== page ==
The Warrior Class in the SA Navy (SAN) will be boosted by another three hulls with the first due to be taken into service in the first quarter of next year.
The class currently comprises two working platforms – SAA Makhanda (P1569) and SAS Isaac Dyobha (P1565) – with SAS Galeshewe (P1567) decommissioned to reserve status last year.
The maritime service of the SA National Defence Force (SANDF) this week said the three multi-mission inshore patrol vessels (MMIPVs) being built by Damen Shipyards Cape Town as per Project Biro would sail as Warrior Class vessels. This is in recognition of “warriors who led their people with great bravery to fight many battles in South Africa” according to the Directorate: Corporate Communication (DCC) of the SANDF.
“The new vessels follow the heritage path of their predecessors to continue with names of celebrated South African warriors,” a statement read.
SAS Sekhukhune (P1571) will be the first MMIPV in service come next year. Initial indications were she would join the fleet either in September or October and no reason is given for the delay in handover. The first hull was put into the water at Cape Town’s V&A Waterfront in March this year before being moved to the Elliot Basin for further fitting and finishing work.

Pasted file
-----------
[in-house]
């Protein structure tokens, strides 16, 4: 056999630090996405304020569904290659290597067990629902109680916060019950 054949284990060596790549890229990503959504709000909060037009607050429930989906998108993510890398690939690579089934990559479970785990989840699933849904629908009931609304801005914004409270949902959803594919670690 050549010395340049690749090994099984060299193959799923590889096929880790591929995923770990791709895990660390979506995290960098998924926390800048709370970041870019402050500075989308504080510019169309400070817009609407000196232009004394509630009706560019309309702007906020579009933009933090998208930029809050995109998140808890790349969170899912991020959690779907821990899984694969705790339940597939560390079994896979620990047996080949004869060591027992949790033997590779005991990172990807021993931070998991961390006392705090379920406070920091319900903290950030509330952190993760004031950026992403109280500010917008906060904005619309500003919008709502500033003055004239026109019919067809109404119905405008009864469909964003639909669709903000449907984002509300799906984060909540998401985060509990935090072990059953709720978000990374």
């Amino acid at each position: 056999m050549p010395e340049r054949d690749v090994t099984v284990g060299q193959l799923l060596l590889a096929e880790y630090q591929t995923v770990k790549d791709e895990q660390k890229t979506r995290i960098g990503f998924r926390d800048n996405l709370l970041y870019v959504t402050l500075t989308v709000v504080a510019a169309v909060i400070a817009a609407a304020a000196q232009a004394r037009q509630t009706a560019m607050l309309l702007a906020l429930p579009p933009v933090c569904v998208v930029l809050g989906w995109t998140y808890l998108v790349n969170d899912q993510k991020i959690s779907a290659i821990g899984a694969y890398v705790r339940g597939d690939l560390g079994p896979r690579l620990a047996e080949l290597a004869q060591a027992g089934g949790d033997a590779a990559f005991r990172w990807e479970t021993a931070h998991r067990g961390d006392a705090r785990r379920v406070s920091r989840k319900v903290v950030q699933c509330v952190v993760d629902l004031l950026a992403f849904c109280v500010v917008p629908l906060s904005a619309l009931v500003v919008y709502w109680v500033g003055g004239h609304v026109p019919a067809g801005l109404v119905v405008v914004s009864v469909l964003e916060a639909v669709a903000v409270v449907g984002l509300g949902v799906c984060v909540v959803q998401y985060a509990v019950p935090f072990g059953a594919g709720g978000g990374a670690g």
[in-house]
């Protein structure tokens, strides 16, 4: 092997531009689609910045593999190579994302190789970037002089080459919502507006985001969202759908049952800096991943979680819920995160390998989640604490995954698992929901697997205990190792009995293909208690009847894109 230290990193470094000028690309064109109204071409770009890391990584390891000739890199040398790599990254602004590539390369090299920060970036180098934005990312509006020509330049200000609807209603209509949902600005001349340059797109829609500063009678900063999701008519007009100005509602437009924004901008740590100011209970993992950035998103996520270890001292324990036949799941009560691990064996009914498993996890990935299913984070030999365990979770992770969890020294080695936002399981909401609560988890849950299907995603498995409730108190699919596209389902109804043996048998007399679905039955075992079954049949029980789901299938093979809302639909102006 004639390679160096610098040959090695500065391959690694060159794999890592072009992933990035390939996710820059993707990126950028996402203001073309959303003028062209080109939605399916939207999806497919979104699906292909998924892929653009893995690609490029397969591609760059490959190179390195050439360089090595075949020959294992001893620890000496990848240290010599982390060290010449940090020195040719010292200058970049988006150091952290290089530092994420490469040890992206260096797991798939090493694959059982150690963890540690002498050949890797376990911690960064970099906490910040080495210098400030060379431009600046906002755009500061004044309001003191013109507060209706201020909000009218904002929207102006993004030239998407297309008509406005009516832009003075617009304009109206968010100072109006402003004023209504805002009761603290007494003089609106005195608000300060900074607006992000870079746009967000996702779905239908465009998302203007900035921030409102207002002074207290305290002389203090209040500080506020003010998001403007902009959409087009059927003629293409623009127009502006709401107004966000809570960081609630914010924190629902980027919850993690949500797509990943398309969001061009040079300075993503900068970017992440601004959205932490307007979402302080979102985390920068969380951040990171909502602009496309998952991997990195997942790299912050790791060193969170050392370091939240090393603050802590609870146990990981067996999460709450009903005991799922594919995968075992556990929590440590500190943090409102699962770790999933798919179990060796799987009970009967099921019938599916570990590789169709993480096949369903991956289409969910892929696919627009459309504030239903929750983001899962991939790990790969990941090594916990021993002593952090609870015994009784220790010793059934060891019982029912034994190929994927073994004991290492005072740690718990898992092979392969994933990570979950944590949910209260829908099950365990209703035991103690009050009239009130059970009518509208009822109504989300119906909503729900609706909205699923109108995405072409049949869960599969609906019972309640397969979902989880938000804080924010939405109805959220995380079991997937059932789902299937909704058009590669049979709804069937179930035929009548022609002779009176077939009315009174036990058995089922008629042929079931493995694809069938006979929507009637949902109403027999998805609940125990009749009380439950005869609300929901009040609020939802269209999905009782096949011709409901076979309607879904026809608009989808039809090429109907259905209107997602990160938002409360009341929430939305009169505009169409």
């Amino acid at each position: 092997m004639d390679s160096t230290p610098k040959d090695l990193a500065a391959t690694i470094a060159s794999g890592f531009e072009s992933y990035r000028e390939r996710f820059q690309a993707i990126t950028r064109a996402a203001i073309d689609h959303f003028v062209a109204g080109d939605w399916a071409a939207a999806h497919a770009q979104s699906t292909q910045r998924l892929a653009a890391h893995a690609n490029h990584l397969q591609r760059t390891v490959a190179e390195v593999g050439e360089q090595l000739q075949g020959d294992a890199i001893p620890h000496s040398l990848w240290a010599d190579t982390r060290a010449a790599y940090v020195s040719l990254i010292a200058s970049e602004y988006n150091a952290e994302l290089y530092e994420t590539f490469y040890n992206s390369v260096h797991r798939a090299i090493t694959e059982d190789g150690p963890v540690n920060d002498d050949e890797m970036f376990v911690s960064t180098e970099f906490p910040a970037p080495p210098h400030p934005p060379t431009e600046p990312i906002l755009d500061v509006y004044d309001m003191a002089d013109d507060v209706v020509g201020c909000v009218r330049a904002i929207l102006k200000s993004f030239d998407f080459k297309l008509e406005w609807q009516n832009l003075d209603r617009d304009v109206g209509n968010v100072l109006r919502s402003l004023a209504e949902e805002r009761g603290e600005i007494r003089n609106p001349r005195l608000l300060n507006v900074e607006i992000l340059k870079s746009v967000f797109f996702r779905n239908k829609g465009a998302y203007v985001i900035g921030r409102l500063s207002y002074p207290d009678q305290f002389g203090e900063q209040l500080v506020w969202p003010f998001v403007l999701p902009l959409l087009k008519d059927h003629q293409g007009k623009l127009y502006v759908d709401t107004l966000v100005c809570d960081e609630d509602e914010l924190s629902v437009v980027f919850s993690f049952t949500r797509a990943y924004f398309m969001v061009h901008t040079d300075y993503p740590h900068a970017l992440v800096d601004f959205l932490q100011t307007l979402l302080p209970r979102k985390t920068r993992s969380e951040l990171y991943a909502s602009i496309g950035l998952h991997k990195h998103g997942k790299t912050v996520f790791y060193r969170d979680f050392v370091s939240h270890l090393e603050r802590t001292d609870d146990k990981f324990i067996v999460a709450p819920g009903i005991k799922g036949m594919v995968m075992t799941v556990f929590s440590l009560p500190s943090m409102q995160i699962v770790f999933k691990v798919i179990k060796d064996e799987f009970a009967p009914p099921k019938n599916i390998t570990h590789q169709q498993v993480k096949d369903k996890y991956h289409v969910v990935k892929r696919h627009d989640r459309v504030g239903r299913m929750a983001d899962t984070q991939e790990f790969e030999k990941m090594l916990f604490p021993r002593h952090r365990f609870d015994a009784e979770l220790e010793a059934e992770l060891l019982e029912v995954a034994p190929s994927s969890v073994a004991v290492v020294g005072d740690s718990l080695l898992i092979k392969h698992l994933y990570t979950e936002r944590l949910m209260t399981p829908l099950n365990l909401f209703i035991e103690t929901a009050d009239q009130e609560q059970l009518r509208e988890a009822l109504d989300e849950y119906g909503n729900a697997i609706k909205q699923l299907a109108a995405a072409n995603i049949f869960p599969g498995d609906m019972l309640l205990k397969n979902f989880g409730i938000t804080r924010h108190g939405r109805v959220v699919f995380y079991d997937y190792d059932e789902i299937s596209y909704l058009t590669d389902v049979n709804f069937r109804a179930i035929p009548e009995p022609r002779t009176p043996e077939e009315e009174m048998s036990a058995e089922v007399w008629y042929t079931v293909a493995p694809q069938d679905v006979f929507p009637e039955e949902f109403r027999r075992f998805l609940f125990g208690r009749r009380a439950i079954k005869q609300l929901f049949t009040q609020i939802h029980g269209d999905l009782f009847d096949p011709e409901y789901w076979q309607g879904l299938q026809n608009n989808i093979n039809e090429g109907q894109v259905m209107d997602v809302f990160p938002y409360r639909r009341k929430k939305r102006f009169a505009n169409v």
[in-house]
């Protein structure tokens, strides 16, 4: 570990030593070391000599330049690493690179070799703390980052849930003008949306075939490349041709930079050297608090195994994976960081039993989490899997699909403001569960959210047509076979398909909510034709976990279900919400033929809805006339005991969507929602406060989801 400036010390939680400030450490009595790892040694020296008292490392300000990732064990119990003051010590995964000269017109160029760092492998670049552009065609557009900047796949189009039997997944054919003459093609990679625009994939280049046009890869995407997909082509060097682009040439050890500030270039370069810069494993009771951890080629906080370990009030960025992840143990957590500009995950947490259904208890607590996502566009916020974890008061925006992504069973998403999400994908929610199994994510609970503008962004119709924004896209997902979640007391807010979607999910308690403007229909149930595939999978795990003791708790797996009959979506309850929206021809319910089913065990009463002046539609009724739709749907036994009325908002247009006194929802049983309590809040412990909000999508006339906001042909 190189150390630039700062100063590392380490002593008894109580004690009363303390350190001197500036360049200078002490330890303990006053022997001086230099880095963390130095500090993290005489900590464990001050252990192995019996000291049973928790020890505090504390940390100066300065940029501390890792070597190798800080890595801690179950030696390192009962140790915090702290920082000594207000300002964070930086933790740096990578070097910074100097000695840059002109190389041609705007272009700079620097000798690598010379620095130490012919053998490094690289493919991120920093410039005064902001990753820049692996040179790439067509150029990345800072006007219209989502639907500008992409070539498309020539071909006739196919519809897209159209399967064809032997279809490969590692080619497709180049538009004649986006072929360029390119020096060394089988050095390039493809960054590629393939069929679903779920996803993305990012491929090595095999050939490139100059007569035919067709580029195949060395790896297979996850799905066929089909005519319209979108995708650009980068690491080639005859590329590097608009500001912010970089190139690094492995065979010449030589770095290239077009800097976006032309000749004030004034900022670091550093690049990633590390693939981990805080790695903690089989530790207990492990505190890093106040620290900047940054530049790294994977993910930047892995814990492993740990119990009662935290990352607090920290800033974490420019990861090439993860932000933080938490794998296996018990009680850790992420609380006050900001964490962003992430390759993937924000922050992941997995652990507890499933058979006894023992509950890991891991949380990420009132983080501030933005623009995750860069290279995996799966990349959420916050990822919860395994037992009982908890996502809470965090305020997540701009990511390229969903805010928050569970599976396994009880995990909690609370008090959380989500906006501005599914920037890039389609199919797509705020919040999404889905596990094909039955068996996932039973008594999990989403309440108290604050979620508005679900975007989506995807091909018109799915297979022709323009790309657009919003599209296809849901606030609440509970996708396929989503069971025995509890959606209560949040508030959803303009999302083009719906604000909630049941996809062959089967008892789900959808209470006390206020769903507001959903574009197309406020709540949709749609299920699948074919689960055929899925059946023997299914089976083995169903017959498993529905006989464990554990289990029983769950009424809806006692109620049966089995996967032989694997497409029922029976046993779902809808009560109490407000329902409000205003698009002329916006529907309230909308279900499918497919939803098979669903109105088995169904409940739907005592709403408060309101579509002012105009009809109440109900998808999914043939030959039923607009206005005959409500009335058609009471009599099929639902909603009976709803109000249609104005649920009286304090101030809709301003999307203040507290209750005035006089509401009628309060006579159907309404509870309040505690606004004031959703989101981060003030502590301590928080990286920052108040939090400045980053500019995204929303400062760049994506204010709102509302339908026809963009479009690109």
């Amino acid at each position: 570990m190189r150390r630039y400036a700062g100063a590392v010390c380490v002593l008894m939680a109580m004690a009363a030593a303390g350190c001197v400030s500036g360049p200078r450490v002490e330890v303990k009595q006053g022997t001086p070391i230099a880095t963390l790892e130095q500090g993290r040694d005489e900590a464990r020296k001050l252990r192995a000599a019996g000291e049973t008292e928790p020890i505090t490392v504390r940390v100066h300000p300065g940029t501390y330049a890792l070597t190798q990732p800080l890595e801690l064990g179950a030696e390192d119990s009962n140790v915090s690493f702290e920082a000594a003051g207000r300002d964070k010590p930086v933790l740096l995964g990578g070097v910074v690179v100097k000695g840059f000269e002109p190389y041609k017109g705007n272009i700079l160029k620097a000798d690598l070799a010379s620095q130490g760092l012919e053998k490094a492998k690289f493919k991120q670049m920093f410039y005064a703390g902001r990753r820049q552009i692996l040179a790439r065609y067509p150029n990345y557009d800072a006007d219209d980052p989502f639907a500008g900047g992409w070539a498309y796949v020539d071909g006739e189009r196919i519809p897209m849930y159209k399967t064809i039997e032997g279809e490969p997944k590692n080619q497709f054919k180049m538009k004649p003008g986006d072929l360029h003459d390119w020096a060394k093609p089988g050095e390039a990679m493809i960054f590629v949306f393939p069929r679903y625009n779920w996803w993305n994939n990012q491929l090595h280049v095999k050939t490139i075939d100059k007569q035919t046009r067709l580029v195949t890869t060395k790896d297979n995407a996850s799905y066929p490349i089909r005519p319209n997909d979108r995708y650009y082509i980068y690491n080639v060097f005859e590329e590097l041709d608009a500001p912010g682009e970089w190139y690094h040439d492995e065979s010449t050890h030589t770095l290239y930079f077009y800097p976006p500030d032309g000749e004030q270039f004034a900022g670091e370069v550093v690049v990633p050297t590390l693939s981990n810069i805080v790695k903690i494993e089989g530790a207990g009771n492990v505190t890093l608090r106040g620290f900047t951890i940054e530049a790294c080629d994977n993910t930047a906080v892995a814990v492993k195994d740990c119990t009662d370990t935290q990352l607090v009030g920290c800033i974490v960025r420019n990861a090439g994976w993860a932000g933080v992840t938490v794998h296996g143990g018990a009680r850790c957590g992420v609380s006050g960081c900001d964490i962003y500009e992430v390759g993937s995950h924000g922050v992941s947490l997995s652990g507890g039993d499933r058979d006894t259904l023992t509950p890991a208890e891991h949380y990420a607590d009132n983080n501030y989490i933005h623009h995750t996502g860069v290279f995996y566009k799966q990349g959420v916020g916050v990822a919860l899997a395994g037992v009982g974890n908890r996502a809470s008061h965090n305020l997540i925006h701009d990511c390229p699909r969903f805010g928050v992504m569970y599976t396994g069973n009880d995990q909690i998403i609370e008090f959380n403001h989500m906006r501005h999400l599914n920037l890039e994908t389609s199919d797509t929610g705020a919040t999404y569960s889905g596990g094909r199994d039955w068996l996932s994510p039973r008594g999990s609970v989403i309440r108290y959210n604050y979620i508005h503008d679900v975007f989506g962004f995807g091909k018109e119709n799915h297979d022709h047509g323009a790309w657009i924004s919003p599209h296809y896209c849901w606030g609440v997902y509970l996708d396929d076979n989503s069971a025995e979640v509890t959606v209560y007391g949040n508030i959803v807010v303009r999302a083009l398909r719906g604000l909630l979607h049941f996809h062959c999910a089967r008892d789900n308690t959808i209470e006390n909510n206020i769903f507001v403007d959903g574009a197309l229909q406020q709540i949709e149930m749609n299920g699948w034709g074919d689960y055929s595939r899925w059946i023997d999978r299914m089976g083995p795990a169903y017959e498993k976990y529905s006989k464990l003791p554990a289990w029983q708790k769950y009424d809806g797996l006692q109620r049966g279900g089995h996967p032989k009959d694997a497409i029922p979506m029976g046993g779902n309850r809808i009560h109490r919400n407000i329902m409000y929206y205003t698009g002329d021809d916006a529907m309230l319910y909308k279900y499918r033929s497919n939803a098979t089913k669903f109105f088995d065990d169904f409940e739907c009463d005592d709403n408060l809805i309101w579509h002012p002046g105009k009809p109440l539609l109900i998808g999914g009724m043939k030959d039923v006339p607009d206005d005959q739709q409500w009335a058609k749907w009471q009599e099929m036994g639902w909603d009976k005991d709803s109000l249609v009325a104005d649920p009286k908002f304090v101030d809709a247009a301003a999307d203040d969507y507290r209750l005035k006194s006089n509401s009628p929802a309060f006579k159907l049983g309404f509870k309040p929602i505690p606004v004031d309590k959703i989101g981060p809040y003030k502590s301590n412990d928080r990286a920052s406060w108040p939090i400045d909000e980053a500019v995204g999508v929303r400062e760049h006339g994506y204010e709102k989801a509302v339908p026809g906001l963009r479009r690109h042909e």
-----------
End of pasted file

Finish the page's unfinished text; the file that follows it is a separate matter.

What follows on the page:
The other two MMIPVs are SAS Adam Kok (P1572) and SAS Shaka (P1573). No delivery dates are given other than that a keel-laying ceremony for hull three took place at Damen Shipyards Cape Town on 22 October.
Delivery dates to the SA Navy were initially scheduled as August 2021, September 2022 and January 2024.
The Adam Kok name is not new, with former Minister Class strikecraft SAS Frederick Creswell renamed SAS Adam Kok (P1563) post 1994 and ostensibly scrapped at least eight years ago after being towed to then Naval Station Durban and then on to fleet headquarters at Simon’s Town. The name SAS Shaka was once proudly carried by another of the then SAN strikecraft, SAS PW Botha (P1562), and sunk as a target in 2005.
Sekhukhune’s 49-strong crew under the command of Commander Jabulani Mashamba is training at Simon’s Town in anticipation of their new berth’s arrival. Mashamba has seven officers, two warrant officers, 19 senior rates and 21 junior rates helping him in his tasking of patrolling South Africa’s inshore waters for poachers, traffickers and others committing maritime crime.
Before going to sea, Sekhukhune will have to successfully complete sea acceptance trials. On completion of these she will be commissioned and depart for Naval Base Durban – her home port – on an as yet unspecified date.